As Intel continues moving away from processors and desktops toward emerging technologies, its purchase of the Israeli mobility-as-a-service company signals a long-term interest in mobility data and self-driving cars.
Intel Corp. makes processors, Mobileye makes sensors, and Moovit has mobility data. Now all three are under Intel’s roof, collaborating on technology for autonomous vehicles.
Intel acquired Moovit for $900 million, according to a news release this week, for the purpose of using Moovit’s proprietary data to improve sensors and algorithms being developed by Mobileye, an Israeli company that Intel bought for $15.3 billion in 2017. Moovit, also an Israeli company, was founded in 2012 as a mobility-as-a-service provider, a trip planner that combines information from public transit authorities with live information from users of mobility services to tell people, in real time, their fastest options to get where they’re going. It suggests routes that combine public transportation, bicycle and scooter services, ride-hailing and car-sharing, depending on traffic and availability.
One of the obstacles for governments working with mobility software has been a responsible handling of data, and Moovit has made that a selling point. Yovav Meydad, the company’s chief growth and marketing officer, told Government Technology last year that Moovit had the world’s largest transit data repository, but it only stores analytics related to transit usage and doesn’t collect private information such as age or gender. Intel’s news release said that with access to this database, amassed over years of working with more than 7,500 agencies and operators, Mobileye will be able to improve its predictive algorithms for self-driving vehicles.
“The addition of Moovit brings Intel’s Mobileye closer to achieving its plan to become a complete mobility provider, including robotaxi services, which is forecast to be an estimated $160-billion opportunity by 2030,” the news release said.
Moovit, with approximately 200 employees and more than 800 million users and services in 3,100 cities across 102 countries worldwide, will join the Mobileye business while retaining its brand, consumer applications and existing partnerships. Those include Microsoft, Uber and other ride-sharing operators and mobility ecosystem companies that share analytics, routing and other support for their MaaS.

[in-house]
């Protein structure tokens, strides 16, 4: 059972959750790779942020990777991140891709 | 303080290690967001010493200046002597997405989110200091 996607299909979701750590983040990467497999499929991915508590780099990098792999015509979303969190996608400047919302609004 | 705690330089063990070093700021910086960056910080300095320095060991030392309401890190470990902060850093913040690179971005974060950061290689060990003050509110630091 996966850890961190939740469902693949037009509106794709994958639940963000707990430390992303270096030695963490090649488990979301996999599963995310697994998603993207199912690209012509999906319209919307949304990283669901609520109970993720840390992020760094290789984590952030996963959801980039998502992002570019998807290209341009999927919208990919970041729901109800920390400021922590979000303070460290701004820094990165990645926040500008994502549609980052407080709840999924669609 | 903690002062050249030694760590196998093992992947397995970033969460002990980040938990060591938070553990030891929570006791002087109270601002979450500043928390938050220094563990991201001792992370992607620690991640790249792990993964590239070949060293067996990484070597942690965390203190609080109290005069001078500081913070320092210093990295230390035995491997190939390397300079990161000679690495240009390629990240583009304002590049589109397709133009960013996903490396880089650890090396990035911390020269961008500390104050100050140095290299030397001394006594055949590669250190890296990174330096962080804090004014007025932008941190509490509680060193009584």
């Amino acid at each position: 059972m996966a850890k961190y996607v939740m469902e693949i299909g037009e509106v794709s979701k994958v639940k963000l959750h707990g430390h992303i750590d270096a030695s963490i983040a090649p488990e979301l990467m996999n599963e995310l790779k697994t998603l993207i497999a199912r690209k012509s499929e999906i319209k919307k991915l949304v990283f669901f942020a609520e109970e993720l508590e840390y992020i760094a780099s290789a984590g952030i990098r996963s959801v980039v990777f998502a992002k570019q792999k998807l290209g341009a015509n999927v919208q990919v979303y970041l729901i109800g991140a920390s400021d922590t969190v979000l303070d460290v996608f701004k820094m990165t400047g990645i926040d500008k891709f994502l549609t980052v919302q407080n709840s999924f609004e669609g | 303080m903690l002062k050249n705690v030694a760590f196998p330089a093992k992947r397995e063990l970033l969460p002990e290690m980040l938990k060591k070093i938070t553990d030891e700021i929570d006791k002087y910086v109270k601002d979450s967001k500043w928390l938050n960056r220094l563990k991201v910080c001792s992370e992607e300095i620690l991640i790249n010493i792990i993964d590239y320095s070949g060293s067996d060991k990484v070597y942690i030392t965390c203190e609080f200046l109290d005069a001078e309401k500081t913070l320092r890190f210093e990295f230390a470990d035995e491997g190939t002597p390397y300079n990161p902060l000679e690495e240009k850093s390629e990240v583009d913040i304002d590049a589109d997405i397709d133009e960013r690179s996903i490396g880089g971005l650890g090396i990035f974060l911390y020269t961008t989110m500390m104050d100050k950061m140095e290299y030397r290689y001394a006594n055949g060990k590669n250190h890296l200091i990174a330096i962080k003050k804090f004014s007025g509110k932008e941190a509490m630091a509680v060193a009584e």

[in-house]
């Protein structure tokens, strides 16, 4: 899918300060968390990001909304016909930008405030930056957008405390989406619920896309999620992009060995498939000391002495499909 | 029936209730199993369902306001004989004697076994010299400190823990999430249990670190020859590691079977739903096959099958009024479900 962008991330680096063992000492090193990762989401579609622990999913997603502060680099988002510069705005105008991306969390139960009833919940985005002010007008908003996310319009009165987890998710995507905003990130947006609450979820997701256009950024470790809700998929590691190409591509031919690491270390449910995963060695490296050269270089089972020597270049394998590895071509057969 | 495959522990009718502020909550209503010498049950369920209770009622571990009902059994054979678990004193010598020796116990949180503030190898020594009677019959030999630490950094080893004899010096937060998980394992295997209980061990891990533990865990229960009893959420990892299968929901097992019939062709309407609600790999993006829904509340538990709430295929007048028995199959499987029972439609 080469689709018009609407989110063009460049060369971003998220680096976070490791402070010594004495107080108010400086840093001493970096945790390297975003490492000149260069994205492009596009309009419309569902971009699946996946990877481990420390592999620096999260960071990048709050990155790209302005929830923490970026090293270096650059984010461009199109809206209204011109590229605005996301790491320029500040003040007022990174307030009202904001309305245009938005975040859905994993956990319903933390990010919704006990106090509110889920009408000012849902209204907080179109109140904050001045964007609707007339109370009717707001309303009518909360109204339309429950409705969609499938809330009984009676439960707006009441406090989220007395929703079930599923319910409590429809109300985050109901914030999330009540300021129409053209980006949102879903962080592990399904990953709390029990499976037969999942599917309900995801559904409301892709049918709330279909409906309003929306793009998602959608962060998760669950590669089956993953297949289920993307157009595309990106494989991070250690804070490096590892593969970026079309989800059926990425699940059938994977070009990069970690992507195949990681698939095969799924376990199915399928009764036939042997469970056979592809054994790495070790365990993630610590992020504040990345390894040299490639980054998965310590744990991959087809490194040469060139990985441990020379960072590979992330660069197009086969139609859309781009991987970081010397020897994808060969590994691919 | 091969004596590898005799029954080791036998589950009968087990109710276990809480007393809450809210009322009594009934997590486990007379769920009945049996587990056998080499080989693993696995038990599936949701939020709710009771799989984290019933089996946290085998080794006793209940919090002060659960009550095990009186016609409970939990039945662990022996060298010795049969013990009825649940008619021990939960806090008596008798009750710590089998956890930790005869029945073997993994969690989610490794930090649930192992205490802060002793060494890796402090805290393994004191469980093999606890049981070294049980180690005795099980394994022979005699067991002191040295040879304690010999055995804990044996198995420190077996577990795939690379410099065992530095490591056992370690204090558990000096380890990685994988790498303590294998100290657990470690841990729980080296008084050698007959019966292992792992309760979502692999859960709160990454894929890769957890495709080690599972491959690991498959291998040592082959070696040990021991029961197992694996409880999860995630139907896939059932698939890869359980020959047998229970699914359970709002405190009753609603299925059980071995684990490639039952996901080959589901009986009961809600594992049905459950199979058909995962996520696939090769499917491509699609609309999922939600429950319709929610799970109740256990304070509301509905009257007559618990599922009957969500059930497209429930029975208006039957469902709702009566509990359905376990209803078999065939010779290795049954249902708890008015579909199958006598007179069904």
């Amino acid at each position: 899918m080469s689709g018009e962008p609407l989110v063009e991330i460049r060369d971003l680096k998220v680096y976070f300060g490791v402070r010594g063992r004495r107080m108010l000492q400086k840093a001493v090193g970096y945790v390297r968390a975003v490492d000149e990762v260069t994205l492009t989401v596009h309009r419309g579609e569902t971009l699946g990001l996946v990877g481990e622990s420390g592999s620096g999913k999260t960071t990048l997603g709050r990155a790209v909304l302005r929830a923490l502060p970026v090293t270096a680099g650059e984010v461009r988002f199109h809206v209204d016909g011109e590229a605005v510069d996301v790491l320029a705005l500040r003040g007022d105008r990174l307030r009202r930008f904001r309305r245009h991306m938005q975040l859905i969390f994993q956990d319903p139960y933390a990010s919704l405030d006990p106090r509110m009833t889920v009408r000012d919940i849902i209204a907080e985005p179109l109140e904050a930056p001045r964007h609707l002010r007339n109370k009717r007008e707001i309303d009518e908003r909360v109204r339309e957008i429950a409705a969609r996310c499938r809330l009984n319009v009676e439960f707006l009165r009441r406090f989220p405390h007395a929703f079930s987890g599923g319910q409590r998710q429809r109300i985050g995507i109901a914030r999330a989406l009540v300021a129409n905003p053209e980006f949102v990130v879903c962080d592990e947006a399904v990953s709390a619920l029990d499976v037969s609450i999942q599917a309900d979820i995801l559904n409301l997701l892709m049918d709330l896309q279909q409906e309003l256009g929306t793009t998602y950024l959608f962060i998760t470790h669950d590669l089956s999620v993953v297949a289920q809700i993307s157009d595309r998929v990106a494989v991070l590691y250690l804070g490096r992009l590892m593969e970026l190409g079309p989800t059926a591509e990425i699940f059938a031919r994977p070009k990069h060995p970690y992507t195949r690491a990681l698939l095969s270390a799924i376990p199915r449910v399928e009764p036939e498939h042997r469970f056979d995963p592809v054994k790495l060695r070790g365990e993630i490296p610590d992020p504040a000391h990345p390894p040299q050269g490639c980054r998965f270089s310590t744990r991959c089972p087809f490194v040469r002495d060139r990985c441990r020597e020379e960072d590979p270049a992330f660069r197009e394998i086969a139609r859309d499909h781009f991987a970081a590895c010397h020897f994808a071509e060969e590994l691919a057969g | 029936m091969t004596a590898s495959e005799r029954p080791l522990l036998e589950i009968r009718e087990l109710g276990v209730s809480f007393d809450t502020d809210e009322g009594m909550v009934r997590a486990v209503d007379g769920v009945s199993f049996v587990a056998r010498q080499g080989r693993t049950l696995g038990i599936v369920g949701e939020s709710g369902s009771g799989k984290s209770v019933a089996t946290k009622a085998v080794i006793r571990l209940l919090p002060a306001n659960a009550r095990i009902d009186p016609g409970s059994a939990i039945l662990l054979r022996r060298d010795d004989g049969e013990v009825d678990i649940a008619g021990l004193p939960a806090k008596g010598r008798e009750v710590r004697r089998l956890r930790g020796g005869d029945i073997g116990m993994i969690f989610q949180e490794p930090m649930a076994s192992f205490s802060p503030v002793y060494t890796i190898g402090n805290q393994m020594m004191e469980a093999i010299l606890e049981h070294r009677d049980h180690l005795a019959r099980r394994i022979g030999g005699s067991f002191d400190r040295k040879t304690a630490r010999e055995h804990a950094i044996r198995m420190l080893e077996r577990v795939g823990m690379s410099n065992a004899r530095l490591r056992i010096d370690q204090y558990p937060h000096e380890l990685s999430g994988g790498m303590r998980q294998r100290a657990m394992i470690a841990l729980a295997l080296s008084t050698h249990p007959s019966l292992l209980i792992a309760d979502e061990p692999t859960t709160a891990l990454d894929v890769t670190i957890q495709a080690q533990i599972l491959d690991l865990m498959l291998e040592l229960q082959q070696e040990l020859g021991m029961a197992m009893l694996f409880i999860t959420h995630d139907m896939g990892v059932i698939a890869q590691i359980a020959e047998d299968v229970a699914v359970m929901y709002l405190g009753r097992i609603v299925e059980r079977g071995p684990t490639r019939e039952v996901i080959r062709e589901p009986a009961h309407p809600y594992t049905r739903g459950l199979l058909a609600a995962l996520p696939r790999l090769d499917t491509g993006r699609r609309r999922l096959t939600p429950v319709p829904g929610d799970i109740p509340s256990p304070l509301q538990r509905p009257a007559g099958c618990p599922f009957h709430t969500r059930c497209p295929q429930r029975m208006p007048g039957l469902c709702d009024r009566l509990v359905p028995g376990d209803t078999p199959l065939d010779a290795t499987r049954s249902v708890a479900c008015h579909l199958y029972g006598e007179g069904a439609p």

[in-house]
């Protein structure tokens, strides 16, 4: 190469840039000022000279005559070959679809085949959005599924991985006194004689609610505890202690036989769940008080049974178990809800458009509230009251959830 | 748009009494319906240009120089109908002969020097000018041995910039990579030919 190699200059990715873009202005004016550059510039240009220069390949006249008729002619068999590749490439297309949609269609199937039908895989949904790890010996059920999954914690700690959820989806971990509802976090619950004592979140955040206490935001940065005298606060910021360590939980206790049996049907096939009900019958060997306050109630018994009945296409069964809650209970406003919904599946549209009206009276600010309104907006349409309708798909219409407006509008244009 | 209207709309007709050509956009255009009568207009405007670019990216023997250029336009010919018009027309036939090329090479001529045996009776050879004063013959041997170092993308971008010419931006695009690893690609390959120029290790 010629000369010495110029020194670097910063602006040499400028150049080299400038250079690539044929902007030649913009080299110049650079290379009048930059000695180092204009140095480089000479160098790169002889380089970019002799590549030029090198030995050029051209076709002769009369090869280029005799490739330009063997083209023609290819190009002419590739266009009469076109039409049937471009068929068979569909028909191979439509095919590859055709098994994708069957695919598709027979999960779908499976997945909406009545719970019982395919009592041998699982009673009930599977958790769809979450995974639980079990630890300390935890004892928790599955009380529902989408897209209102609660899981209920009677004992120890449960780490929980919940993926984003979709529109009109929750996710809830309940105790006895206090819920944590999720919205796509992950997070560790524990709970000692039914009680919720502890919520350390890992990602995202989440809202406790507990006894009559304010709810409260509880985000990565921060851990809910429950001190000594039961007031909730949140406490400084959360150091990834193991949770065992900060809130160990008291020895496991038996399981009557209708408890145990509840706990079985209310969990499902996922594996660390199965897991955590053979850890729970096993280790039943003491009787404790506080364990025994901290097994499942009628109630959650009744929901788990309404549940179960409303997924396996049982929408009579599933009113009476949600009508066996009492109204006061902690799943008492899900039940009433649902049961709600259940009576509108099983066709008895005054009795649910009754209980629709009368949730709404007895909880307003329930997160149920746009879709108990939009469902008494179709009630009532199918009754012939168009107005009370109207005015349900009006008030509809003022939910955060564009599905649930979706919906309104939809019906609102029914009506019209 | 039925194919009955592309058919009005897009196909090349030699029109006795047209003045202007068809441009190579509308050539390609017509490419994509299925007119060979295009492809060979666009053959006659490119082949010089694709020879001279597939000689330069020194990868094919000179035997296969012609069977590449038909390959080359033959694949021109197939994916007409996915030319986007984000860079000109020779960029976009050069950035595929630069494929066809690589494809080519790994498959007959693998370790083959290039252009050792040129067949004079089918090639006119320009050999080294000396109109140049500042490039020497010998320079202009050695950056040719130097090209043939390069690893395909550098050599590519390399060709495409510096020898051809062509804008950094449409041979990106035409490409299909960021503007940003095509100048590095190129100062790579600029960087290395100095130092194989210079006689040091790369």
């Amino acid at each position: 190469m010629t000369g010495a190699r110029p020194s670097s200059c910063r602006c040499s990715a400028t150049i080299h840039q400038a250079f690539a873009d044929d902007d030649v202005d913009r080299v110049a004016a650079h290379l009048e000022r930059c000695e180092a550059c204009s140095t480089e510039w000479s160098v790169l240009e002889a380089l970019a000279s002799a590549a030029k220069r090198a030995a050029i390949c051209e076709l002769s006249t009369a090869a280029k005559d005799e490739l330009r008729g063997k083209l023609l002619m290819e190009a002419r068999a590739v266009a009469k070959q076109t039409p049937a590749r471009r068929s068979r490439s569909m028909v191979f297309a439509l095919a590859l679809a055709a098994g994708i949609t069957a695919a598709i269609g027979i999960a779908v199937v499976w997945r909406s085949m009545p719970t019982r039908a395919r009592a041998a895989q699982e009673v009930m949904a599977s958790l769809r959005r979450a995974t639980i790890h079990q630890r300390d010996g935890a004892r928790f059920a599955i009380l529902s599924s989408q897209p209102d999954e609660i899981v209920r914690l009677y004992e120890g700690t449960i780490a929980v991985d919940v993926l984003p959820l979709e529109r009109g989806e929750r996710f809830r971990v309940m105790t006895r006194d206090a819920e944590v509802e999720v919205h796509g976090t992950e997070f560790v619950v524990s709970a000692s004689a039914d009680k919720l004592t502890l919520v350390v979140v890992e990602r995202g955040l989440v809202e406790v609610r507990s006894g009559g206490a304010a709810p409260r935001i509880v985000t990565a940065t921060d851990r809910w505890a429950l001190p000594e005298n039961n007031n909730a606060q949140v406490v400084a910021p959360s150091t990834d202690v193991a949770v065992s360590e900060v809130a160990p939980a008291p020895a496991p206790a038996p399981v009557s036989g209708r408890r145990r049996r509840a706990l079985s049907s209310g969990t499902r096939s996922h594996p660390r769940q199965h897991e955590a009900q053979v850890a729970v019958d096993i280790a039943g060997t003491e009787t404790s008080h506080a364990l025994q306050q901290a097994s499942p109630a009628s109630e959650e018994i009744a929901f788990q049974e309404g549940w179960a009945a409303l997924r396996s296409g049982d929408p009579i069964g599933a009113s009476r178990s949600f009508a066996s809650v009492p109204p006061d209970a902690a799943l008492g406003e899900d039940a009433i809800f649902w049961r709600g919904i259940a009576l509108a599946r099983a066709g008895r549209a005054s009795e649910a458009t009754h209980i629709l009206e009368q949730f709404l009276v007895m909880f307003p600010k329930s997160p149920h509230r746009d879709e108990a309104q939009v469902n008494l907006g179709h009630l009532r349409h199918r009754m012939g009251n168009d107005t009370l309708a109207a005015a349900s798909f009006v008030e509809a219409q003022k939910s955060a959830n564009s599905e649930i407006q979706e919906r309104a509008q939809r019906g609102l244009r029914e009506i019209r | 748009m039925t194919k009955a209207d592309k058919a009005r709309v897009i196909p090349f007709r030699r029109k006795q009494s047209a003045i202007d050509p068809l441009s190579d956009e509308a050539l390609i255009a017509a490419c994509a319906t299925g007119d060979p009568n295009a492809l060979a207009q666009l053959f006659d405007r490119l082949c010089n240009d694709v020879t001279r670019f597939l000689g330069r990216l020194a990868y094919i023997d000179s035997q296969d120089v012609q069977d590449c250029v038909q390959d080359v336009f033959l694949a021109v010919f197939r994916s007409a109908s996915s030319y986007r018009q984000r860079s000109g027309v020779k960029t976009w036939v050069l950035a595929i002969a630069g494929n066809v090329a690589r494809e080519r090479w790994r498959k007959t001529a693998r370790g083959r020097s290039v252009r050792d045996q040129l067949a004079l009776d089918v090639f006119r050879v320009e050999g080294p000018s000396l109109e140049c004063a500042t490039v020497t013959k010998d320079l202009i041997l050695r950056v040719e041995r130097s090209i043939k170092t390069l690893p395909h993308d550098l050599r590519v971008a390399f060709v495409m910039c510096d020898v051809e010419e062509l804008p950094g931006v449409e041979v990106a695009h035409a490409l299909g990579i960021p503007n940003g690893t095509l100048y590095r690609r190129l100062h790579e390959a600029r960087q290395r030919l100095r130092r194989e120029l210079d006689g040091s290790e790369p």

“Moovit’s massive global user base, proprietary transportation data, global editors community, strong partnerships with key transit and mobility ecosystem partners and highly skilled team is what makes them a great investment,” Mobileye’s CEO Amnon Shashua said in a statement. “Together, with Mobileye’s extensive capabilities in mapping and self-driving technology, we will be able to accelerate our timeline to transform the future of mobility.”
Moovit’s CEO Nir Erez said in a statement that mobility is a basic human right, and autonomous vehicles are part of its future.
“As cities become more crowded, urban mobility becomes more difficult,” he said. “Combining the daily mobility habits and needs of millions of Moovit users with the state-of-the-art, safe, affordable and eco-friendly transportation enabled by self-driving vehicles, we will be able to make cities better places to live in.”
That Intel spent almost $1 billion on a company to strengthen Mobileye’s work reinforces how important that subsidiary is to Intel’s business model going forward. Since its acquisition three years ago, according to Intel’s news release, Mobileye has seen its revenues more than double on the increased adoption of advanced driver-assistance systems (ADAS), which it has deployed on almost 60 million vehicles with more than 25 automaker partners.
As the PC market shrank with the rise of smartphones, tablets and cloud computing, Intel has been investing and expanding into other markets, including ADAS, data and MaaS technologies. It also announced last month that it would be focusing more on public-sector sales than in the past.